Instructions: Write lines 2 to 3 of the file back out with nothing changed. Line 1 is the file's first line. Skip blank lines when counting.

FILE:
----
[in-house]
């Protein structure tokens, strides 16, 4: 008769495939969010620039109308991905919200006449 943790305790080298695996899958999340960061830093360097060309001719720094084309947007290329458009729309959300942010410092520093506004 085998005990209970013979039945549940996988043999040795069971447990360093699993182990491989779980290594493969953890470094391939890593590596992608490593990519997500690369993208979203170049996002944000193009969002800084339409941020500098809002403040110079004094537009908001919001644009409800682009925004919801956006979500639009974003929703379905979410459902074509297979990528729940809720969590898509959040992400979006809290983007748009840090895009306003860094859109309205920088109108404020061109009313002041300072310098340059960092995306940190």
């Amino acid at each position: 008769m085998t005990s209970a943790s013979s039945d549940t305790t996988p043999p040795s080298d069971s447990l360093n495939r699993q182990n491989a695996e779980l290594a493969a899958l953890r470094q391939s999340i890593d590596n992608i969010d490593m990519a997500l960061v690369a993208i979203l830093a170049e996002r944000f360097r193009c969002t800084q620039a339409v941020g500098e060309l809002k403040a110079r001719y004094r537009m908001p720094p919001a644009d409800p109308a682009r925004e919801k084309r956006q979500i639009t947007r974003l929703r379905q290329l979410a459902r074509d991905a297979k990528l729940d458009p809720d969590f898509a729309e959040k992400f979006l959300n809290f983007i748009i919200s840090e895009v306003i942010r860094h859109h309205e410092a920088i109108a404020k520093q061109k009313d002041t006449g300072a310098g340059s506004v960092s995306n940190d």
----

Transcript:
């Protein structure tokens, strides 16, 4: 008769495939969010620039109308991905919200006449 943790305790080298695996899958999340960061830093360097060309001719720094084309947007290329458009729309959300942010410092520093506004 085998005990209970013979039945549940996988043999040795069971447990360093699993182990491989779980290594493969953890470094391939890593590596992608490593990519997500690369993208979203170049996002944000193009969002800084339409941020500098809002403040110079004094537009908001919001644009409800682009925004919801956006979500639009974003929703379905979410459902074509297979990528729940809720969590898509959040992400979006809290983007748009840090895009306003860094859109309205920088109108404020061109009313002041300072310098340059960092995306940190």
């Amino acid at each position: 008769m085998t005990s209970a943790s013979s039945d549940t305790t996988p043999p040795s080298d069971s447990l360093n495939r699993q182990n491989a695996e779980l290594a493969a899958l953890r470094q391939s999340i890593d590596n992608i969010d490593m990519a997500l960061v690369a993208i979203l830093a170049e996002r944000f360097r193009c969002t800084q620039a339409v941020g500098e060309l809002k403040a110079r001719y004094r537009m908001p720094p919001a644009d409800p109308a682009r925004e919801k084309r956006q979500i639009t947007r974003l929703r379905q290329l979410a459902r074509d991905a297979k990528l729940d458009p809720d969590f898509a729309e959040k992400f979006l959300n809290f983007i748009i919200s840090e895009v306003i942010r860094h859109h309205e410092a920088i109108a404020k520093q061109k009313d002041t006449g300072a310098g340059s506004v960092s995306n940190d």